May 6, 2013

Be prepared

The Daily Citizen

— Residents of Murray and Whitfield counties can sleep a little more soundly knowing that officials in both places have taken great strides to deal with natural disasters and other emergencies.

They’ve been busy trying to plan for the emergencies that could strike our area and to develop the skills and resources they need to deal with them. Government agencies in both counties have developed plans on how they will work with each other, with agencies from surrounding counties, the state and federal governments and with private groups.

In addition to ceaseless training, they’ve developed valuable real world experience aiding with the response to natural disasters in neighboring counties during the past few years. We are sure they are as prepared as they can be, but there’s more that can be done.

As far as government goes, the biggest hole in local disaster preparedness may be Murray County’s lack of any sort of reverse 911 system. Murray County uses a system called Nixle, which allows county officials to send mass text messages and email.

But Whitfield County uses a system called CodeRed that allows it to issue emergency notifications to residents by phone, such as alerting them to chemical spills and other emergencies. Those alerts can be targeted to specific parts of the county and can be tailored to give residents instructions on how they should react. CodeRed also provides Whitfield residents with severe weather warnings from the National Weather Service. Residents have to sign up for this service whether they have a landline telephone or a cellphone. You can sign up at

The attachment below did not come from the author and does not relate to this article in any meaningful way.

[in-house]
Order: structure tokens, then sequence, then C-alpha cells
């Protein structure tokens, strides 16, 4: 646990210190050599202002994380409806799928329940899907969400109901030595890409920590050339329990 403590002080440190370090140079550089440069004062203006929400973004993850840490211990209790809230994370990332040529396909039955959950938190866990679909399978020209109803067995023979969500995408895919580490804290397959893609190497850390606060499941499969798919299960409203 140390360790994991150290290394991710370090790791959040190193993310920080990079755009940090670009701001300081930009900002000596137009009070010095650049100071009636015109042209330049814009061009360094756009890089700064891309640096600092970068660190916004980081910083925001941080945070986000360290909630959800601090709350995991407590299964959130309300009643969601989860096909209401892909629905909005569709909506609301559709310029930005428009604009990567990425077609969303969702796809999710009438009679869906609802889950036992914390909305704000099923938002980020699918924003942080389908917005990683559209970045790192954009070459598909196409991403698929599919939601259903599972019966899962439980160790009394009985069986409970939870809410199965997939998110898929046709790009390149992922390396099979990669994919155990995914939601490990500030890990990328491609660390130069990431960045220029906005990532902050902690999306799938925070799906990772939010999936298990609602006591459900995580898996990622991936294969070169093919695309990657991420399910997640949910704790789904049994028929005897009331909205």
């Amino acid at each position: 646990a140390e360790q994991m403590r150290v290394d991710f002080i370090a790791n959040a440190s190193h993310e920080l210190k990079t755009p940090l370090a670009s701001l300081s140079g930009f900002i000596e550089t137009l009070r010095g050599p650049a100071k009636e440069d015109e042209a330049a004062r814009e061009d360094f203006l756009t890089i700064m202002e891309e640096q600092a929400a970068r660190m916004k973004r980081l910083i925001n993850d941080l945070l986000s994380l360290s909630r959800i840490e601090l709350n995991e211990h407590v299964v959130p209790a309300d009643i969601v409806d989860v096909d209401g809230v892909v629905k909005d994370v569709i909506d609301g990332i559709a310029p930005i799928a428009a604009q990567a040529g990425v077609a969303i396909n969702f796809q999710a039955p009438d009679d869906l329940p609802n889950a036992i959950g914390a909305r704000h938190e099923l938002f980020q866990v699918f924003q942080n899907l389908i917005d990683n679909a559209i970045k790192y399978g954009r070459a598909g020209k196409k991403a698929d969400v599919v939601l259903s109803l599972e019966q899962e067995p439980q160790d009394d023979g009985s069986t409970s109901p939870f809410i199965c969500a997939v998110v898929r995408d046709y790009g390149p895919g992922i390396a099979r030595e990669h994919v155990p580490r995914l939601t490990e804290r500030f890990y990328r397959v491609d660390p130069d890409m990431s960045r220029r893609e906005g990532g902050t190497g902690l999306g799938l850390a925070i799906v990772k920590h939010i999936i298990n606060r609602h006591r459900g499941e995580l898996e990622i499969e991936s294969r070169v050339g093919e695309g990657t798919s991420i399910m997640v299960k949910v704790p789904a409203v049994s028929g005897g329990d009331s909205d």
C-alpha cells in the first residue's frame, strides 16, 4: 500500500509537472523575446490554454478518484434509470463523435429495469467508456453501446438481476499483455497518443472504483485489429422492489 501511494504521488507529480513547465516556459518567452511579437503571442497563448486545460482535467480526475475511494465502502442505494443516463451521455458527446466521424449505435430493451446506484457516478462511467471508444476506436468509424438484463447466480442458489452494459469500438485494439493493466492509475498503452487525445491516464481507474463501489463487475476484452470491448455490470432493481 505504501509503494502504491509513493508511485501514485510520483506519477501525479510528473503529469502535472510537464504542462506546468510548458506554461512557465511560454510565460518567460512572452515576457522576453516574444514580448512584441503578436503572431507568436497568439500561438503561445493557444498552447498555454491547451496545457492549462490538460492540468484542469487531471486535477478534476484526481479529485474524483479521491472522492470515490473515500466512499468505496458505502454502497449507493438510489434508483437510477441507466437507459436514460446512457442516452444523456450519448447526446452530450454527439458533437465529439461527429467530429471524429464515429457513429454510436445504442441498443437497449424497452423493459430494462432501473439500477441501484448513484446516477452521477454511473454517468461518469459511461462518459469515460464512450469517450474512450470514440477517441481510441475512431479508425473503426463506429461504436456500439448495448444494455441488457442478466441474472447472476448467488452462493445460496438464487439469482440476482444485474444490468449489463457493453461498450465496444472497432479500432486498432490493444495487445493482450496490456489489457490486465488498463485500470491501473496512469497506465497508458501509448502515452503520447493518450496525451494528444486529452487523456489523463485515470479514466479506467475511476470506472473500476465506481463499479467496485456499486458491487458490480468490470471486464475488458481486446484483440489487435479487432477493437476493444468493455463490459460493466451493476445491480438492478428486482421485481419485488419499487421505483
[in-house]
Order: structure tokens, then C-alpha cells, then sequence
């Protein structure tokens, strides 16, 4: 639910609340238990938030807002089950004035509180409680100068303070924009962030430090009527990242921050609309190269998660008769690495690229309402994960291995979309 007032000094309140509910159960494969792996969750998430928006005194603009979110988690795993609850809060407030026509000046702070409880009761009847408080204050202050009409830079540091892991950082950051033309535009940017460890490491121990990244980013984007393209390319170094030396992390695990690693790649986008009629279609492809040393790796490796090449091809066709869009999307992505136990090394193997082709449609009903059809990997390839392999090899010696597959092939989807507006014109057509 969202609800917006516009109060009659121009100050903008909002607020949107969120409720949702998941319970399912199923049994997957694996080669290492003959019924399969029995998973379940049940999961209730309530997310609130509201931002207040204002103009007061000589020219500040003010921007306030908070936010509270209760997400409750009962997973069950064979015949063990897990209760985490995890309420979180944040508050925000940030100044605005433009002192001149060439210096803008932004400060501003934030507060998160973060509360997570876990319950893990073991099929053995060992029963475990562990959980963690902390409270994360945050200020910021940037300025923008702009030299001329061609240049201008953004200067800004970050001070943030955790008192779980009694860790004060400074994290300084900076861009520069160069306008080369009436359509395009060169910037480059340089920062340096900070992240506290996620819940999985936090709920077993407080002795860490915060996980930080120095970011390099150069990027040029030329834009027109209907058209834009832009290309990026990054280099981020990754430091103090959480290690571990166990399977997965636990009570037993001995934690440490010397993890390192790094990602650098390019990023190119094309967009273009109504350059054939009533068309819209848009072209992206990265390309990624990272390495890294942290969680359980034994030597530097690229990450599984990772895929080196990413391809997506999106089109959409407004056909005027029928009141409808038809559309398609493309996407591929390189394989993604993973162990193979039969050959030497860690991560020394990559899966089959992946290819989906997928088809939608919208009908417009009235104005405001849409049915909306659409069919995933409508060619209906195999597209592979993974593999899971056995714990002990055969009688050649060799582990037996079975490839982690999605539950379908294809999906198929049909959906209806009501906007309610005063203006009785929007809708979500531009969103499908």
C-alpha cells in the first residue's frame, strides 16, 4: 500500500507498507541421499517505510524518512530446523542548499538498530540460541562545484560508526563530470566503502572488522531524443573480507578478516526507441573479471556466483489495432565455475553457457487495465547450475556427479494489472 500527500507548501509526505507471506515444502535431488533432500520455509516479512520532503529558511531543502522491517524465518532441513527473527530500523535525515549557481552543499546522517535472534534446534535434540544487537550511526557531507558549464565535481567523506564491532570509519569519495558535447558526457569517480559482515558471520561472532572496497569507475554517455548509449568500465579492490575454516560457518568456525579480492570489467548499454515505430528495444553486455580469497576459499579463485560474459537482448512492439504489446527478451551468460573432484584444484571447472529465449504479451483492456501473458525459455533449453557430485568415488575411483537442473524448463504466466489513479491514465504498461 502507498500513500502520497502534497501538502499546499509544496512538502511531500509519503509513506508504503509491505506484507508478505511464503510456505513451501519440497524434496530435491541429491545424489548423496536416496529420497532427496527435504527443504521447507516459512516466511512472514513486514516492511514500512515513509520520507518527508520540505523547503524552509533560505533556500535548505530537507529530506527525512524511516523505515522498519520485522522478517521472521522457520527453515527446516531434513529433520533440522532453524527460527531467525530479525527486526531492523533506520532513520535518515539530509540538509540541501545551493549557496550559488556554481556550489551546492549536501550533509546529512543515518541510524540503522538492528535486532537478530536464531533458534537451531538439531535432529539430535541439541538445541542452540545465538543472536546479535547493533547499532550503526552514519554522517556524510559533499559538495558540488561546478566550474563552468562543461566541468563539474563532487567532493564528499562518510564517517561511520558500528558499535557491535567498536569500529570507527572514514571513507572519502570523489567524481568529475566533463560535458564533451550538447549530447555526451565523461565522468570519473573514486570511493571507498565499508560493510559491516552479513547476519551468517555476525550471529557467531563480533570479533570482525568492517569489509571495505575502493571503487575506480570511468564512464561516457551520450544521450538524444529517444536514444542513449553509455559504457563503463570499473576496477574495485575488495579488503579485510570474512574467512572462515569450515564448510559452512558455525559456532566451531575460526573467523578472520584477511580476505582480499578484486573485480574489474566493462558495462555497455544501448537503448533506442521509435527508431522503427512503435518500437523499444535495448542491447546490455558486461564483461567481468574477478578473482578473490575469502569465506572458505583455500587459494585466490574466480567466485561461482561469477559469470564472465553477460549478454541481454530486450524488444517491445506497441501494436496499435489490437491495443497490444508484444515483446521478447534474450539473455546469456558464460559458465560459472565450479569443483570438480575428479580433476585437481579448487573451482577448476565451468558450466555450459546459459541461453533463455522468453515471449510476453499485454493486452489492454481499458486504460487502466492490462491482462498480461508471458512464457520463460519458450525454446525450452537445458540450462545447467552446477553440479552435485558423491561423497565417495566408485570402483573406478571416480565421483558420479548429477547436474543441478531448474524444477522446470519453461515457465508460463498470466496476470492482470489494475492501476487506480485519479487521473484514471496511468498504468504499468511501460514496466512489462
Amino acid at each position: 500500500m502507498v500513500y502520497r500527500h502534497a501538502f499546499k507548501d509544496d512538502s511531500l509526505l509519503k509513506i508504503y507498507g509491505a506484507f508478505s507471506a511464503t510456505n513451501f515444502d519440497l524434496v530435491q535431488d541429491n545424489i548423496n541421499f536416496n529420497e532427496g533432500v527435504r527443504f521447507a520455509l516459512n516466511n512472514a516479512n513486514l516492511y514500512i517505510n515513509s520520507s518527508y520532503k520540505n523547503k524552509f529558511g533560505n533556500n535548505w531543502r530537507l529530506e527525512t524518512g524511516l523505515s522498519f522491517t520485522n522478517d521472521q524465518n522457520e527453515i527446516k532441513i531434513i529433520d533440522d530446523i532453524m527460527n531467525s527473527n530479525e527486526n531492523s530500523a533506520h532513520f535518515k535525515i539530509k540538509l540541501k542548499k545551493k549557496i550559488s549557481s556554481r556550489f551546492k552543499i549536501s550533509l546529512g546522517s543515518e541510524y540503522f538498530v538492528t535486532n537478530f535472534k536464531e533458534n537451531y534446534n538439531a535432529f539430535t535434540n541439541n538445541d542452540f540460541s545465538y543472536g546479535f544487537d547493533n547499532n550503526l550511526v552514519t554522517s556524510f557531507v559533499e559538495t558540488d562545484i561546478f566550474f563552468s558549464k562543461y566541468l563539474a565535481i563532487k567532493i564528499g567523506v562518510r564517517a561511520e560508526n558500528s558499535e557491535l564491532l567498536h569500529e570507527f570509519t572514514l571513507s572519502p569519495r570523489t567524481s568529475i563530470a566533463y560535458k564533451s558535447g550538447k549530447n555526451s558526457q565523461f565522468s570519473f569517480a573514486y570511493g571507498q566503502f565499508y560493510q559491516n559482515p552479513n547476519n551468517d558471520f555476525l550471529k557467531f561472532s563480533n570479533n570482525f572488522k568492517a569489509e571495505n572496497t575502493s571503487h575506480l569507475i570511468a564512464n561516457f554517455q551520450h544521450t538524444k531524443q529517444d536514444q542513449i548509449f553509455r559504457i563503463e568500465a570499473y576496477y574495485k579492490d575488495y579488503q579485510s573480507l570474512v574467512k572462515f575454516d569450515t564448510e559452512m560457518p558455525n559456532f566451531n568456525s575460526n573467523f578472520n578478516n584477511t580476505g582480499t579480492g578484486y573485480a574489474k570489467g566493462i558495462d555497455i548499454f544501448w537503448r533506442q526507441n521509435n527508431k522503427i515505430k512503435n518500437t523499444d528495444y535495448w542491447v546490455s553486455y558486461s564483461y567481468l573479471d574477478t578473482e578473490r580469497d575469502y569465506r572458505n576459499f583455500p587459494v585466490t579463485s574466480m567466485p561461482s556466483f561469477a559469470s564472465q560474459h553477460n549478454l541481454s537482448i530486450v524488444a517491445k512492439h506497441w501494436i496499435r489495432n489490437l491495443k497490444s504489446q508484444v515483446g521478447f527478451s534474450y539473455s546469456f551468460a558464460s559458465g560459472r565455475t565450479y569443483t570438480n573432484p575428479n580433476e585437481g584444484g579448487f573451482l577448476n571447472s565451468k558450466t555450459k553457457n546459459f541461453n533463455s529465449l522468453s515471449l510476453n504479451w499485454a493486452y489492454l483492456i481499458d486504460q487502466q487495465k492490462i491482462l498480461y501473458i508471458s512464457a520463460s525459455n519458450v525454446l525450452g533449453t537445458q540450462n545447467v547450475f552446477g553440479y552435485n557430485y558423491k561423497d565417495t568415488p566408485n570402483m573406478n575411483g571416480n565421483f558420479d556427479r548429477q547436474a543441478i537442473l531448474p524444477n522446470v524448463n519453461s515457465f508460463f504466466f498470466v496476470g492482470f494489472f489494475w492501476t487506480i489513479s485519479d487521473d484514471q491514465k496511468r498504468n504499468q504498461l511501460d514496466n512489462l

Most surrounding counties use CodeRed or a similar system. Murray County officials say that getting a reverse 911 system is one of their top priorities, and they have been actively looking into getting grants or other funding for such a system. They need to move as quickly as possible.

But residents can’t rely solely on government to help them respond to disasters. They need to be prepared themselves. If you don’t have a weather radio, get one. If you live in Whitfield County and haven’t signed up for CodeRed severe weather alerts, please consider that.

Get trained in first aid, or better yet, sign up for free Community Emergency Response Team (CERT) training. For more information about this free program, contact Emergency Management Director Claude Craig, deputy EMA Director Jeff Ownby or Carla Kelley with Whitfield County 911 at (706) 370-4911 or email You can also check out the program on Facebook at Whitfield CERT.

If you are able, you might want to consider joining one of the local volunteer fire departments.

The first step in dealing with any emergency is being prepared.